As I sit on my mom’s left, my daughter, Felicity, walks in, tears slowly careening down her nine-year-old cheeks. She has been pinballing between entering the ICU room and remaining in the hallway.
Anything you want to do is fine, I assured her. Only do what you want to do.
She sits on my lap, facing away from me. She’s too tall for me to hold her like a baby anymore, so I do the next best thing and bear-hug her from behind.
Felicity gazes over at her grandmother and places her hand on top of hers.
My mother groans.
My chest tightens and I swallow.
“She can hear you, baby girl. She knows it’s you.”
Felicity leaves her hand there as her little body shakes in my lap. I know in this moment, my mother hates that she’s making Felicity sad. She hates that she can no longer mask the fact that she’s dying. She wouldn’t want to scare Felicity. She would despise the fact that the only sound she could make to comfort Felicity was a monotone groan. She would encourage Felicity to not let her condition make her sad. She might even tell Felicity what she had said so many times before, “I’m getting better and better every day, Felicity. Don’t worry about me.”
Without warning, Felicity jumps to her feet and moves to the other side of the bed.
“Can I hug her?” she asks.
“Yes. As tightly as you want.”
She leans across the bed and rests upon my mother and pushes out her shaky words.
“I love you, Grandma.”
Warren helps Regina remove my mother’s neck brace, which had been supporting her nearly healed neck after her most recent fall.
They remove the arm brace, which had been keeping her broken right arm in place.
Regina pulls away the tubing that forces high-flow oxygen from my mother’s nostrils.
A lump rises in my throat as a thought occurs to me.
We are removing all her armor now, letting it fall away, leaving her vulnerable. We all understand that she can’t be any more broken than she is now. Nor, are we are protecting her anymore. We’ve wandered off the road to recovery long ago. Now, we’re on a different path, each of us recognizing it at different times, as if we are each acquiring a new language at different speeds. I’ve been able to read the signposts for weeks, but I know that others have only been able to read them for days.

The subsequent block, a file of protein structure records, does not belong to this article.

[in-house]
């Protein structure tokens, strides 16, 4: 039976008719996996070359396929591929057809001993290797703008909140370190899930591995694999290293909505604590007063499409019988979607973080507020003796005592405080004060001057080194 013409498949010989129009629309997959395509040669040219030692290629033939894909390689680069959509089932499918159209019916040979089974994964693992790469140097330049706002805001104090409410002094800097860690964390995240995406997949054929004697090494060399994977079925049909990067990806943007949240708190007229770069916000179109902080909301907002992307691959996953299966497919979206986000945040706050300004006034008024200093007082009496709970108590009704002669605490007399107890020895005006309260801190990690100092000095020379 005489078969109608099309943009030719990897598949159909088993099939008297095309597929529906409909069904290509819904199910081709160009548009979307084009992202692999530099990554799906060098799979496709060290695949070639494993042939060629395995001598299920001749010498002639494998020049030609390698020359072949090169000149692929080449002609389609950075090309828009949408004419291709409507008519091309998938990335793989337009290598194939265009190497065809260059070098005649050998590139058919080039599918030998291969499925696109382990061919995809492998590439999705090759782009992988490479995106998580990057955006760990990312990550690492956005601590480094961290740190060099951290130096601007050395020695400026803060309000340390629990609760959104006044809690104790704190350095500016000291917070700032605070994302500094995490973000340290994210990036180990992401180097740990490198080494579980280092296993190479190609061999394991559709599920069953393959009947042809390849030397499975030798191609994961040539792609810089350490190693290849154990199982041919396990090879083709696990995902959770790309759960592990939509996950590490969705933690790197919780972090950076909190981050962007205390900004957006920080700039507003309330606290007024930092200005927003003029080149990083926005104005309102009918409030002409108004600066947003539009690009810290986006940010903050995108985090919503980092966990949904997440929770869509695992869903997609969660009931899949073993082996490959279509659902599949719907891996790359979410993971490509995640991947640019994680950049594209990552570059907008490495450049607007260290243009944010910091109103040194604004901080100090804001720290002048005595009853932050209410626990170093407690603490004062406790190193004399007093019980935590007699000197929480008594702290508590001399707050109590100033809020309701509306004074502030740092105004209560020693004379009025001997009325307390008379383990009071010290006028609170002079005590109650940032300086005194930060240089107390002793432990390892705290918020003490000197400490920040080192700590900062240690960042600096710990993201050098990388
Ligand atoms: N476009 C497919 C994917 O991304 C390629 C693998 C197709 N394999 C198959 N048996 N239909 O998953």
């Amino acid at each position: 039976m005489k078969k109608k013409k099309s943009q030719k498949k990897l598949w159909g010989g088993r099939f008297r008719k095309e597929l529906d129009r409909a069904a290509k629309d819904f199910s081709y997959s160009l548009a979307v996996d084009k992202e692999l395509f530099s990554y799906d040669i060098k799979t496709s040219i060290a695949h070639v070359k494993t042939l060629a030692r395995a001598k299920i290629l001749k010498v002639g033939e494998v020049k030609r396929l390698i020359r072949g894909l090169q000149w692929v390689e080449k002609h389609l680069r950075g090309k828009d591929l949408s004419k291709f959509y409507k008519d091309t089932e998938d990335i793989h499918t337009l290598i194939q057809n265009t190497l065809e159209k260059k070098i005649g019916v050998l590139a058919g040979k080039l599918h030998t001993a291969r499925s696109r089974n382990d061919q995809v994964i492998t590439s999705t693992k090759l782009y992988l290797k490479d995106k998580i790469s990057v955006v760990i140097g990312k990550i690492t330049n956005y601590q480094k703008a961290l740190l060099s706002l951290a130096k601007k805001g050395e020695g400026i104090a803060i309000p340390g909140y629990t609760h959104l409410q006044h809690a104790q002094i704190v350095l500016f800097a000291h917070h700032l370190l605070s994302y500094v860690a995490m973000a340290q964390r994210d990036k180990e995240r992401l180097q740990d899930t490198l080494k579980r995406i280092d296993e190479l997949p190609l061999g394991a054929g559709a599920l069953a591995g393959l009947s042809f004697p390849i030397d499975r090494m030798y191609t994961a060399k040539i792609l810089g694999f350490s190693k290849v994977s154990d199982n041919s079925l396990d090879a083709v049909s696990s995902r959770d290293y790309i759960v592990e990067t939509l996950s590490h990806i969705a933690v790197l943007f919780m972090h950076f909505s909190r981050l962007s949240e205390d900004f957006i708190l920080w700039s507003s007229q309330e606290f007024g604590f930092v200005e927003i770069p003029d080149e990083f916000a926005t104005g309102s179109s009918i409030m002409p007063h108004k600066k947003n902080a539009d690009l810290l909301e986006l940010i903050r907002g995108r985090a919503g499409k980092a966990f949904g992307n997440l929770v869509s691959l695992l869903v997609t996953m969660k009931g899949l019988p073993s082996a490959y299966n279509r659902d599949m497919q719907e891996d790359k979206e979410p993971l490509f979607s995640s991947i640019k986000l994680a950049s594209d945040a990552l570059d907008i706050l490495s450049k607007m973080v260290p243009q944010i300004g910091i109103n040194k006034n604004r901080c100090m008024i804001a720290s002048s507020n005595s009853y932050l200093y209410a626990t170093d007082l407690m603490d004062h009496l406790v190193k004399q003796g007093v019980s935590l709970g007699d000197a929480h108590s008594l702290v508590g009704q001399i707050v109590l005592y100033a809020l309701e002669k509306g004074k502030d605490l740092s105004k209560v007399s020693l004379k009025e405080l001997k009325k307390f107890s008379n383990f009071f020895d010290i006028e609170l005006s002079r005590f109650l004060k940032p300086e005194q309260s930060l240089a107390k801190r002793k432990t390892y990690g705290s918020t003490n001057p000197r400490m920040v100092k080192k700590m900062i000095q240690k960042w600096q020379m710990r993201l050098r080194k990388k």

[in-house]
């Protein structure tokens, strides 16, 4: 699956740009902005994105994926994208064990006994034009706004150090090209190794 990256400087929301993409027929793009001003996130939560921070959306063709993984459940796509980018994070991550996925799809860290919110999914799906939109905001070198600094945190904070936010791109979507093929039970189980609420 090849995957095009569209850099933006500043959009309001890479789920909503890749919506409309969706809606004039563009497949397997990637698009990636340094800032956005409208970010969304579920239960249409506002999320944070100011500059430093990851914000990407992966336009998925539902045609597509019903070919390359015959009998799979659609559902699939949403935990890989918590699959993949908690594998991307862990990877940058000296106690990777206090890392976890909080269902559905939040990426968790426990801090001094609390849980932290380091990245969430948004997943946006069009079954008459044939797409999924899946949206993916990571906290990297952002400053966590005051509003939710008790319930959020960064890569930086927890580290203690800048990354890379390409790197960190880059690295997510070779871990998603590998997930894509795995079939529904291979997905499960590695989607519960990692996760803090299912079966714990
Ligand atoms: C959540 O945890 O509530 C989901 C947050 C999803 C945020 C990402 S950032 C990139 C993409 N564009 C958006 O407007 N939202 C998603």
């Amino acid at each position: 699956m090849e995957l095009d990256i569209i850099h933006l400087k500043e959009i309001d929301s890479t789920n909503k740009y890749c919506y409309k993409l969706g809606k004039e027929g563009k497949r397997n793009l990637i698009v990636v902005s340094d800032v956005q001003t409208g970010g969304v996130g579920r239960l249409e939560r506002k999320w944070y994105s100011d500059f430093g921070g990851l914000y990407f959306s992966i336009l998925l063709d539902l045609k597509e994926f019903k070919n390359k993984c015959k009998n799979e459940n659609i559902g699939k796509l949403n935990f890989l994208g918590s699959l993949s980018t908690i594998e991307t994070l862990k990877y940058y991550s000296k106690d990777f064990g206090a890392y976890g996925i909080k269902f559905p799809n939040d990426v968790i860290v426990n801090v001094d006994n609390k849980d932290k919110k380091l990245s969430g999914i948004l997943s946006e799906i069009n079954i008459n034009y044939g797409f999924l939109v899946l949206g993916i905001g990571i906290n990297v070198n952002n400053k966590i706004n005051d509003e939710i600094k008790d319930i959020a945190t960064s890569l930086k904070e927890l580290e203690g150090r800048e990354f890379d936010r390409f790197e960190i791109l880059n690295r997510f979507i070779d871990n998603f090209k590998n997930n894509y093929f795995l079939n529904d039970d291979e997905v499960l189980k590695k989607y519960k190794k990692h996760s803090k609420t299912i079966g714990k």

We are handing Mom over to a Thing that we have all feared, no matter what our faith teaches us. No matter how many cheery faces have told us confidently that there’s Heaven waiting for us on the other side, none of us have seen this destination, nor have we traveled there. Perhaps someday I will find comfort in the thought of Heaven. But not today. Because my mother’s path to get there is covered in thorns, ripping at her mercilessly even as she barrels blindly forward.
She will travel this last path alone, exhausting every weapon and tool that she used in this life. She will do this alone, just as she did when she gave birth four times. Just as she did when she fought through unbearable pain when she broke her back in 2007–and all the years of pain that followed. Just as she has fought this cancer for 24 years.
Like every other time before, she would do this last battle all by herself.
No man has ever come close to demonstrating the strength that my mother has.
Not even close.
She is the only person I’ve known who has chosen over and over again to walk into the shadows of Pain and Loss.
And still found the Light inside of it.
And then held that Light up for all to see.
Warrior isn’t the title that she has earned.
She is the Hero.
Maybe that’s why her body is still wielding its sword, slashing at shadows.
We can’t tell her to stop fighting.
But at least we can take away her pain while she fights.
You know on New Year’s Eve, when we sing “Auld Lang Syne” and imagine that most of our troubles (certainly, not all–let’s not be greedy) are far behind us… And in the back of your mind, you’re kind of already rehearsing tragedy. Preparing what you cannot imagine is coming next.
That’s a good way to describe the feeling that I had on New Year’s Eve this year.
Sure, this year is going to be better. I toast my glass of water (because age has made me incapable of processing alcohol… Like, at all).
I suppose it’s a small feat to have managed to have made it to nearly two years into the pandemic before contracting the virus.
But that all came to an end this past month.
Mark it down: January 2022 will go down in my memory as one of the least enjoyable times of my life.
Wednesday, January 5th
After two days of remote work, I drop four-year-old Henry at daycare and drive in to work for an in-person work day. Because now, we have two different kinds of work days: 1) remote and 2) in-person. I park my car and head toward the COVID testing site, which is a free service offered by my university. The line–normally minimal over the last few months–is 30-people deep. Not a good sign. I don’t have symptoms of COVID, but I figure I’ll get tested since we plan to have people over on Saturday, January 8th for breakfast. And this Omicron strain is going around.